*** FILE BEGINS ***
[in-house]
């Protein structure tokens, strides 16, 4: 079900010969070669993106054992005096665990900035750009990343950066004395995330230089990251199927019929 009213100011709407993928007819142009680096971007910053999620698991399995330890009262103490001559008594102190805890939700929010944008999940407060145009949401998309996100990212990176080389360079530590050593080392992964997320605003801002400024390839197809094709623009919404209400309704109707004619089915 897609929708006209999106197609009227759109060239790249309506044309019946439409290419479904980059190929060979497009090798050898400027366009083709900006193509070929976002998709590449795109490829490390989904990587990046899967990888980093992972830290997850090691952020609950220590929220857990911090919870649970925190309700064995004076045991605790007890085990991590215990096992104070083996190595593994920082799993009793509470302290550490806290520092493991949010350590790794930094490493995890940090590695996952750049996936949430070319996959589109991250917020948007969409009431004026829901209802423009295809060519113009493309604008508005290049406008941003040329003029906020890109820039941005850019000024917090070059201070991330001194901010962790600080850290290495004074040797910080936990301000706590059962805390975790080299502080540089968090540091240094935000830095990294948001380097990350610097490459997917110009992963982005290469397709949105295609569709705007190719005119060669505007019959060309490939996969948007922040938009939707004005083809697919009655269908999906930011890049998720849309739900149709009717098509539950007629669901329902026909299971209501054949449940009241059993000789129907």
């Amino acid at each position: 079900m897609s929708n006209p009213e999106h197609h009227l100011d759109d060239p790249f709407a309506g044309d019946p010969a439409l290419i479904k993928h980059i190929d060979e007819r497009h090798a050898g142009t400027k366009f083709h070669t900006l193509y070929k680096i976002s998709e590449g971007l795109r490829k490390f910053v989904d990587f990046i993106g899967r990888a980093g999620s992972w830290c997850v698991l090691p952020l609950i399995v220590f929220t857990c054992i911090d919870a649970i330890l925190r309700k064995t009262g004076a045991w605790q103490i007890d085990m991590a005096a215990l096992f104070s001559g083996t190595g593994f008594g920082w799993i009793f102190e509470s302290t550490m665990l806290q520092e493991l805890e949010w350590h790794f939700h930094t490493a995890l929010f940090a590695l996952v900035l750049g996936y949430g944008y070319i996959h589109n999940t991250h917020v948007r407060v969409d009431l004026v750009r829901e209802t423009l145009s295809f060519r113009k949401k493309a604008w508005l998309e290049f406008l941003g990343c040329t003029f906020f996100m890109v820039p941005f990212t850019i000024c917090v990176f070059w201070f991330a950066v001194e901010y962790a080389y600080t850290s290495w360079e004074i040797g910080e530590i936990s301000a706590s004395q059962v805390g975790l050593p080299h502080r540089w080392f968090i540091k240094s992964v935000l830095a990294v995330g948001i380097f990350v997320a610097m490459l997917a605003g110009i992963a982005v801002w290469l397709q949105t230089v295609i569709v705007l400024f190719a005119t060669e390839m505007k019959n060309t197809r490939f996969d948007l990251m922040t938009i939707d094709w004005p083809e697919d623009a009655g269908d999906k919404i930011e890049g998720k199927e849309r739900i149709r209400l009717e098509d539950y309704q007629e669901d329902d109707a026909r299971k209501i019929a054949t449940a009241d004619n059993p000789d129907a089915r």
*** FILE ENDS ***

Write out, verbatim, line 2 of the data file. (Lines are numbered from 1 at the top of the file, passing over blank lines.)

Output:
């Protein structure tokens, strides 16, 4: 079900010969070669993106054992005096665990900035750009990343950066004395995330230089990251199927019929 009213100011709407993928007819142009680096971007910053999620698991399995330890009262103490001559008594102190805890939700929010944008999940407060145009949401998309996100990212990176080389360079530590050593080392992964997320605003801002400024390839197809094709623009919404209400309704109707004619089915 897609929708006209999106197609009227759109060239790249309506044309019946439409290419479904980059190929060979497009090798050898400027366009083709900006193509070929976002998709590449795109490829490390989904990587990046899967990888980093992972830290997850090691952020609950220590929220857990911090919870649970925190309700064995004076045991605790007890085990991590215990096992104070083996190595593994920082799993009793509470302290550490806290520092493991949010350590790794930094490493995890940090590695996952750049996936949430070319996959589109991250917020948007969409009431004026829901209802423009295809060519113009493309604008508005290049406008941003040329003029906020890109820039941005850019000024917090070059201070991330001194901010962790600080850290290495004074040797910080936990301000706590059962805390975790080299502080540089968090540091240094935000830095990294948001380097990350610097490459997917110009992963982005290469397709949105295609569709705007190719005119060669505007019959060309490939996969948007922040938009939707004005083809697919009655269908999906930011890049998720849309739900149709009717098509539950007629669901329902026909299971209501054949449940009241059993000789129907």